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Sunday, 4 May 2014

Parents and Their Child's Education: Are you an involved or un-involved parent?


From observing many parents and their children, I can say that, generally speaking, the type of parent that you are affects your child's education. There are two types of parents where children's education is concerned: the involved parent and the uninvolved parent. Obviously, involved parents are the ones that spend their time helping and teaching their children at home. They actively participate in their children's education. These are the parents of children who do better at learning.

In contrast, the un-involved parent does not actively participate in their child's learning. They often rely totally on the teacher and the school to provide the education. That is not to say that un-involved parents are uncaring or unconcerned. They just don't have the time or the resources to help their children. I have seen this many times with parents who enroll their children into tuition with me. They care and they do want their children to do better but they don't have the knowledge or resources to help their children or they are busy making a living to provide for their children.

There's also the exception to the rule. Some un-involved parents have children who succeed at learning. These children are inherently brilliant. They are like sponges and will pick up what is being taught easily. Most will have a thirst for knowledge and will go and find it themselves.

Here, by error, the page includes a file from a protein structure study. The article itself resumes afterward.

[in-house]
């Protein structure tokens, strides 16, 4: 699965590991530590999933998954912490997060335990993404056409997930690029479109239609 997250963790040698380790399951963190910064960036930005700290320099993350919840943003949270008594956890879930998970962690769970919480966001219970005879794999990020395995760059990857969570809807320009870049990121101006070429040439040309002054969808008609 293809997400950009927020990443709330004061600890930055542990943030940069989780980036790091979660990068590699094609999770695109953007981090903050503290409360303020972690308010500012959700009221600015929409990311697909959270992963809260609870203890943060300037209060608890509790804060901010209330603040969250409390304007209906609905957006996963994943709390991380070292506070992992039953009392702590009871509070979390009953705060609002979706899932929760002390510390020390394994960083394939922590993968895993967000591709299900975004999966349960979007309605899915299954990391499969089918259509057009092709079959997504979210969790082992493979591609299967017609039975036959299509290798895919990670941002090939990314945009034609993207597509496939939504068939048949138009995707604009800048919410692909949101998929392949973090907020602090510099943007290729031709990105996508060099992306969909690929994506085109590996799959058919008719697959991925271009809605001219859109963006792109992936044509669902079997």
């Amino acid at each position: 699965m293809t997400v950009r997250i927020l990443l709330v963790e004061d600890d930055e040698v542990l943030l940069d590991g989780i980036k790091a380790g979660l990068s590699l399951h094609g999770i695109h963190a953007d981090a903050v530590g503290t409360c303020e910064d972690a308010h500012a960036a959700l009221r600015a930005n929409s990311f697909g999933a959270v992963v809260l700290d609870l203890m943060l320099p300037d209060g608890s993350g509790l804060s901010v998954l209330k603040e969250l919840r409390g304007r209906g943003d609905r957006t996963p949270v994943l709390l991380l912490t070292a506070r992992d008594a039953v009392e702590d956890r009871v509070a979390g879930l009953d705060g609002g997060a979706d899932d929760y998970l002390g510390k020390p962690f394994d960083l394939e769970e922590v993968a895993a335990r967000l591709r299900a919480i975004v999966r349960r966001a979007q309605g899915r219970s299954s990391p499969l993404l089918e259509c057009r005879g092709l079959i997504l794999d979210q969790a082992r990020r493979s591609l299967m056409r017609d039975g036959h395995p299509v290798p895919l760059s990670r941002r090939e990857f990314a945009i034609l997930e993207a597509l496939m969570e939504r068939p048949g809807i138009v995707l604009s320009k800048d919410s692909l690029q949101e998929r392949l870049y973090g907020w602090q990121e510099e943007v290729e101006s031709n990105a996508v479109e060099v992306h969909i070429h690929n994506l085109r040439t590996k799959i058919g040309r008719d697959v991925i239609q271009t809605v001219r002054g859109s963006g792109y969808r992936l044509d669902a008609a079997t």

The opposite is also true. There are some parents who are totally involved but their child is not learning. These parents push and push but to no avail. In this case, my advice is for the parent to understand that the child is not ready for that learning. He needs to cover the basics first. He needs to learn to walk before he can run. There are some parents of children in my prekindergarten classes who are like this. I will only teach reading to the children who I know are ready for it. These children will start to read early. The problem comes when other parents see these children reading and wonder why their child is not taught and so they push me to teach their child even against my advice that their child is not ready. No surprises when their child does not learn.

The main thing that I want parents to take from this post is:

1. If you are a parent who have the time, knowledge and resources then you must involve yourself with your child's education. Be there to help with homework or assignments if help is needed. Where does your child need improvement? Take her teacher's advice if it was given. If not then go and talk to the teacher and find out where your child needs help. Even brilliant children need to improve on something. No one is perfect after all. Maybe they need help socially or emotionally. Find out and become an involved parent.

2. If you are a parent who is totally committed to your child's education but your child is not learning then you need to slow down. Each child develops at a different rate unique to them. Find out what he needs to learn and do first. Take the teacher's advice if it was given. If not then go and talk to the teacher and find out where your child needs help.

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